Me and My Shadow
I knew immediately that the newcomer would be a problem. It’s never easy when a new child joins halfway through a school term; by that time friendships have been forged, coteries and pecking orders established, and social norms adopted. It’s an unusual child that can be assimilated into the network without teething problems, and though Monica was, in fact, an unusual child, it was immediately clear that her social skills were sadly under-developed.
She had chosen a seat in the corner of the classroom, from which she could observe her schoolmates and also look out of the window. As I entered, that was exactly what she was doing, gazing intently at someone or something in the bushes, her arms folded defensively across her narrow chest. I turned to see what had captured her attention, noting a fleeting impression of a flash of russet red, something moving quickly enough to cause the bushes to toss this way and that.
“Good morning everyone,” I greeted them, their freshly-washed young faces turning expectantly towards me.
“Good morning Miss Crook,” they chorused in return.
“And we have a newcomer in our midst,” I said, in a cheerily welcoming manner, “Monica Jacy, I believe.”
Monica dragged her gaze unwillingly away from the window and stared blankly at the sea of faces now turned in her direction. Her hand reached for one of her long black braids, which she slipped between her teeth, before raising her eyes to mine. She said nothing, waiting for me to continue.
“Welcome Monica, would you like to tell us something about yourself?” I said.
Panic flickered across her face, before she shook her head firmly. The other children tittered.
“Well, maybe your classmates should tell you something about themselves instead, and we can come back to you later?” I said. “We’ll start with Tommy Flynn, shall we?”
Tommy, who had been smirking at Monica, pulled a face, flushed and stood up unwillingly.
“My name is Tommy Flynn and I live in Ripley Hollow and I like baseball and I have two big brothers and my Dad is the local sheriff and my Mum works at the hospital and my best friend is Joe Walker and …..”
“Thank you, Tommy,” I said. “Complete sentences, remember? And draw breath in between each, but well done.”
Drawing inspiration from Tommy’s efforts, the rest of the class followed, each child careful to give their parents’ occupations and the name of their best friend.
Attention focussed on Monica once again, and I felt my spirits sinking.
“Come along Monica,” I said encouragingly.
“My name is Monica Jacy, I ain’t got no folks. I live with my gramma and my best friend is a secret,” she said.
The class erupted in howls of laughter, and Monica blushed unbecomingly.
“That’s very unkind,” I shouted at the rest of the class. “I don’t have any folks, Monica. Ain’t got no folks is a double negative.”
She wriggled uncomfortably.
“Tell me about your best friend,” I said gently.
Monica’s gaze shifted to the window again. Following her gaze, I strolled to the table near the window, ostensibly to pick up some chalk and a duster. As I did so, I saw a flash of red in the bushes once again.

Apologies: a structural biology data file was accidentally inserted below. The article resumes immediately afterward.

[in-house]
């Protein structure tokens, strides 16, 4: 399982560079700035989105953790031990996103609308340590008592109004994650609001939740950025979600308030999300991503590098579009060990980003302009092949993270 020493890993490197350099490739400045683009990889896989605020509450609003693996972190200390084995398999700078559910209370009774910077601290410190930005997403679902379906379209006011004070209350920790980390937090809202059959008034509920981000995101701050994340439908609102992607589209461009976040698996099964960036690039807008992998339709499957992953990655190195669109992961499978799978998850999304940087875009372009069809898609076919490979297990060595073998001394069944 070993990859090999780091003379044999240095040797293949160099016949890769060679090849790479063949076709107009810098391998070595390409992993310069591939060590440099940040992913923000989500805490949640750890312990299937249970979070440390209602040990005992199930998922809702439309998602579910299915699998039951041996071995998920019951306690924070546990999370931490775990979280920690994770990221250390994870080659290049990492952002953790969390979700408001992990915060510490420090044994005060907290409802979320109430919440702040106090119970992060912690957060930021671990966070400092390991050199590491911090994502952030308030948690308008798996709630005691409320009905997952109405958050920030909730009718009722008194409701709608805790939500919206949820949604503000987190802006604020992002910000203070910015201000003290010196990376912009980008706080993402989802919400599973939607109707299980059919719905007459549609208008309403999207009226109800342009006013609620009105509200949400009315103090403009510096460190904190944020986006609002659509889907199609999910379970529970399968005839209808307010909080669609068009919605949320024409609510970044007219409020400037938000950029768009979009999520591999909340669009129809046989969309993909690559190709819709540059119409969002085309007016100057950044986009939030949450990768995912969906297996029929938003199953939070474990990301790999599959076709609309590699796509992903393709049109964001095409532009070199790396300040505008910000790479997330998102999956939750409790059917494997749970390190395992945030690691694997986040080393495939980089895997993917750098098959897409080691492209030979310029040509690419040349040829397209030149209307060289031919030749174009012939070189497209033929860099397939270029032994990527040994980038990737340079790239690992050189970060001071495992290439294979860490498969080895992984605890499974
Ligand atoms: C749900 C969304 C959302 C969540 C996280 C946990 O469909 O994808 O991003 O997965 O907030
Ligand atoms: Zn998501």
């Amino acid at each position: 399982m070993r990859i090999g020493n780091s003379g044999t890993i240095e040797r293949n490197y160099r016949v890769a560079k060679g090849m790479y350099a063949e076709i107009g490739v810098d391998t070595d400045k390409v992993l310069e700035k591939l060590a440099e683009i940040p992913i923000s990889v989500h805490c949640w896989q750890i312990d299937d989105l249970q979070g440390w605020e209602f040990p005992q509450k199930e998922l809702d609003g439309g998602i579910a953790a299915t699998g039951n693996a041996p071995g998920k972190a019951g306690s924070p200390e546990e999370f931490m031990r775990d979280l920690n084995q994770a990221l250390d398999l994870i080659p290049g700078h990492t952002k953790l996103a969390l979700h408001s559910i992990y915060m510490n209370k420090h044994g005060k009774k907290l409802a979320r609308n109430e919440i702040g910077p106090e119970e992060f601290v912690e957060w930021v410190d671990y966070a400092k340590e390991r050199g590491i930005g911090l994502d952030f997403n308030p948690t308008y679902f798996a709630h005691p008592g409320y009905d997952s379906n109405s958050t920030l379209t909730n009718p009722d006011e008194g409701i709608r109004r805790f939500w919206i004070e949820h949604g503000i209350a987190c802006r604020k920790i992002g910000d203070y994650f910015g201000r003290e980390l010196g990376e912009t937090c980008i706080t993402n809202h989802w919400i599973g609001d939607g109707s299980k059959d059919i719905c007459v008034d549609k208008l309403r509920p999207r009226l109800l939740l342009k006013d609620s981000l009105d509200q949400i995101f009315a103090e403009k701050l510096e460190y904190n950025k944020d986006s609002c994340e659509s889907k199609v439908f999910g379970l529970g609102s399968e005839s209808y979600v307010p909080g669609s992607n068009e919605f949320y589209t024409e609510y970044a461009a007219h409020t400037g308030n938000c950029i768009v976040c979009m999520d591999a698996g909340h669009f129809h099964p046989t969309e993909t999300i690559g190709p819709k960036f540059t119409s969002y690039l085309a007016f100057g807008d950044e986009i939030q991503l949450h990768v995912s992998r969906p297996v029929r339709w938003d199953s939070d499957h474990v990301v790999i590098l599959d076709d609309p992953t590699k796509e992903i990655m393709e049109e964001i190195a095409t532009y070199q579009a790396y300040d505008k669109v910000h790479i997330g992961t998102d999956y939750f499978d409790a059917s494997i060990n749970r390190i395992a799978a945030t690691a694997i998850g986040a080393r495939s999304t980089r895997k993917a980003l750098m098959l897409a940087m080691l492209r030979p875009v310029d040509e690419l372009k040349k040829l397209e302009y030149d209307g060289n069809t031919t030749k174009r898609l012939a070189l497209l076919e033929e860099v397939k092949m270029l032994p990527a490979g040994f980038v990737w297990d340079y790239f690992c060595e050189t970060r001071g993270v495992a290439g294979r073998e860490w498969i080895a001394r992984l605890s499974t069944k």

“He don’t like me talking about him,” she said, defiantly. “He’s a secret.”
The other kids sniggered loudly, and I sighed.
“Doesn’t Monica. He doesn’t like me to talk about him. Now let’s get started then,” I said. “Monica can sit next to Tommy. Let Monica share your book, Tommy, just for today.”
Tommy looked distinctly underwhelmed, and grudgingly slid his book across the desk, leaning his body well away from Monica. She didn’t look particularly clean, and I wondered whether she might smell, though I wasn’t close enough to tell.
The morning passed quickly and at lunchtime the children spilled into the yard where they secured benches under the trees for their own particular group, piling lunchboxes of every shape, size and colour onto their laps. The contents were laid out, each child eyeing its neighbour’s lunch with curiosity and in some cases, envy.
I was on supervisory duty, so I made my way to an unoccupied bench where I opened up my own pink lunchbox. Scanning the yard for Monica I saw her sitting alone on a tree stump, clutching a brown paper bag. With downcast eyes, she almost secretively drew a wedge of white bread, spread thinly with jelly and peanut butter, from the bag and took a bite. My heart went out to her – peanut butter, and no-one to talk to. There was always one.
Sighing, I put my sandwich back in my box and strolled casually round the tables, pausing to have a word with each group as I made my way over to where Monica sat, still alone.
“So how did your first morning go, Monica?” I said.
I heard the bushes rustle behind her.
She slid her hunk of bread surreptitiously back into the crumpled brown bag and twisted it shut.
“Fine,” she whispered.
“Where was your last school, dear?” I asked.
“Oh, someplace out west,” she said, giving nothing away.
“And what brought you to Ripley Hollows?”
“Gramma said we had to come here.”
“Does she have friends here?” I asked.
“She don’t have friends nowhere,” she said in a matter of fact voice.
“Doesn’t, Monica, not don’t. And anywhere, not nowhere. You’re using a double negative again there.”
“Whatever,” she sighed.
I examined my lunchbox with studied regret. “Oh dear, I just really don’t feel hungry at all today,” I said, regretfully. “I wonder whether you might like to eat these for me Monica.”
She looked up, and I detected a quickly masked look of eagerness.
“If you want me to,” she said, hesitantly.